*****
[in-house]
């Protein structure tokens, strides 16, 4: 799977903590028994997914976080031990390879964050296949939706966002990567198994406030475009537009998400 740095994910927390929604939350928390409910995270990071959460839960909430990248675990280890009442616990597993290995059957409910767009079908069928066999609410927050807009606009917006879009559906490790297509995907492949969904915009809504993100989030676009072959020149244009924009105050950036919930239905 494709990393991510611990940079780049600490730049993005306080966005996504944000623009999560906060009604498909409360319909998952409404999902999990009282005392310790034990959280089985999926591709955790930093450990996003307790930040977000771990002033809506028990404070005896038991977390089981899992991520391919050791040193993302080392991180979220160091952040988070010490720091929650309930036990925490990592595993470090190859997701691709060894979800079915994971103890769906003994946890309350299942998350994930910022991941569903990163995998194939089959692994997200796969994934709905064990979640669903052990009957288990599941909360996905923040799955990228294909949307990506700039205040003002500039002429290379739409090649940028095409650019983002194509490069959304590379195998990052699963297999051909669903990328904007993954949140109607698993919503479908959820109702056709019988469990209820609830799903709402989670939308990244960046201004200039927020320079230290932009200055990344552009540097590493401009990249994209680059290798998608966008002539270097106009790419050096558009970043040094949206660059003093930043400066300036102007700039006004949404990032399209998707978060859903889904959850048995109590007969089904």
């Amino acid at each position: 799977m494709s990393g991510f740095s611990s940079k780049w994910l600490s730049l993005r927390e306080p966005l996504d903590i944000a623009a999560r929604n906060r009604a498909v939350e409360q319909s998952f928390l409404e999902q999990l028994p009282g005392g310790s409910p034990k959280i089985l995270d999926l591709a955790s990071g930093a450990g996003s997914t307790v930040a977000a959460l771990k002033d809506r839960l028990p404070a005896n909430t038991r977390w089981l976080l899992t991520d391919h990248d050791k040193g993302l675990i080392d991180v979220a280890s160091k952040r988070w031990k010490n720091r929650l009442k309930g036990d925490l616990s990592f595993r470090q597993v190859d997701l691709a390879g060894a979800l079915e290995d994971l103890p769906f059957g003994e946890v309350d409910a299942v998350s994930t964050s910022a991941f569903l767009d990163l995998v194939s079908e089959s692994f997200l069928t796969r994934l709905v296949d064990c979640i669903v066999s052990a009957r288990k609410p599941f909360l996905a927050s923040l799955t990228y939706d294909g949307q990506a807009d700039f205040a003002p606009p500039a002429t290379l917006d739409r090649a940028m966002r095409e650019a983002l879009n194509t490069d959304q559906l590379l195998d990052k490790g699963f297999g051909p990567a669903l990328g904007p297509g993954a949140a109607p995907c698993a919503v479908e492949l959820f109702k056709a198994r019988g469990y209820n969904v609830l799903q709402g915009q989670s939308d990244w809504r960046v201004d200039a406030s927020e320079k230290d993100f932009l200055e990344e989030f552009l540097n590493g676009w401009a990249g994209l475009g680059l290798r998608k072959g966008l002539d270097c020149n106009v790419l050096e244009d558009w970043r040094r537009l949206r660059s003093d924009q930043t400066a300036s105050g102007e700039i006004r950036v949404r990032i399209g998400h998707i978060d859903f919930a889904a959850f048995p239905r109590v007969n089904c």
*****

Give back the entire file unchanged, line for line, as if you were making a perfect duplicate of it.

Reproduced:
[in-house]
């Protein structure tokens, strides 16, 4: 799977903590028994997914976080031990390879964050296949939706966002990567198994406030475009537009998400 740095994910927390929604939350928390409910995270990071959460839960909430990248675990280890009442616990597993290995059957409910767009079908069928066999609410927050807009606009917006879009559906490790297509995907492949969904915009809504993100989030676009072959020149244009924009105050950036919930239905 494709990393991510611990940079780049600490730049993005306080966005996504944000623009999560906060009604498909409360319909998952409404999902999990009282005392310790034990959280089985999926591709955790930093450990996003307790930040977000771990002033809506028990404070005896038991977390089981899992991520391919050791040193993302080392991180979220160091952040988070010490720091929650309930036990925490990592595993470090190859997701691709060894979800079915994971103890769906003994946890309350299942998350994930910022991941569903990163995998194939089959692994997200796969994934709905064990979640669903052990009957288990599941909360996905923040799955990228294909949307990506700039205040003002500039002429290379739409090649940028095409650019983002194509490069959304590379195998990052699963297999051909669903990328904007993954949140109607698993919503479908959820109702056709019988469990209820609830799903709402989670939308990244960046201004200039927020320079230290932009200055990344552009540097590493401009990249994209680059290798998608966008002539270097106009790419050096558009970043040094949206660059003093930043400066300036102007700039006004949404990032399209998707978060859903889904959850048995109590007969089904």
């Amino acid at each position: 799977m494709s990393g991510f740095s611990s940079k780049w994910l600490s730049l993005r927390e306080p966005l996504d903590i944000a623009a999560r929604n906060r009604a498909v939350e409360q319909s998952f928390l409404e999902q999990l028994p009282g005392g310790s409910p034990k959280i089985l995270d999926l591709a955790s990071g930093a450990g996003s997914t307790v930040a977000a959460l771990k002033d809506r839960l028990p404070a005896n909430t038991r977390w089981l976080l899992t991520d391919h990248d050791k040193g993302l675990i080392d991180v979220a280890s160091k952040r988070w031990k010490n720091r929650l009442k309930g036990d925490l616990s990592f595993r470090q597993v190859d997701l691709a390879g060894a979800l079915e290995d994971l103890p769906f059957g003994e946890v309350d409910a299942v998350s994930t964050s910022a991941f569903l767009d990163l995998v194939s079908e089959s692994f997200l069928t796969r994934l709905v296949d064990c979640i669903v066999s052990a009957r288990k609410p599941f909360l996905a927050s923040l799955t990228y939706d294909g949307q990506a807009d700039f205040a003002p606009p500039a002429t290379l917006d739409r090649a940028m966002r095409e650019a983002l879009n194509t490069d959304q559906l590379l195998d990052k490790g699963f297999g051909p990567a669903l990328g904007p297509g993954a949140a109607p995907c698993a919503v479908e492949l959820f109702k056709a198994r019988g469990y209820n969904v609830l799903q709402g915009q989670s939308d990244w809504r960046v201004d200039a406030s927020e320079k230290d993100f932009l200055e990344e989030f552009l540097n590493g676009w401009a990249g994209l475009g680059l290798r998608k072959g966008l002539d270097c020149n106009v790419l050096e244009d558009w970043r040094r537009l949206r660059s003093d924009q930043t400066a300036s105050g102007e700039i006004r950036v949404r990032i399209g998400h998707i978060d859903f919930a889904a959850f048995p239905r109590v007969n089904c």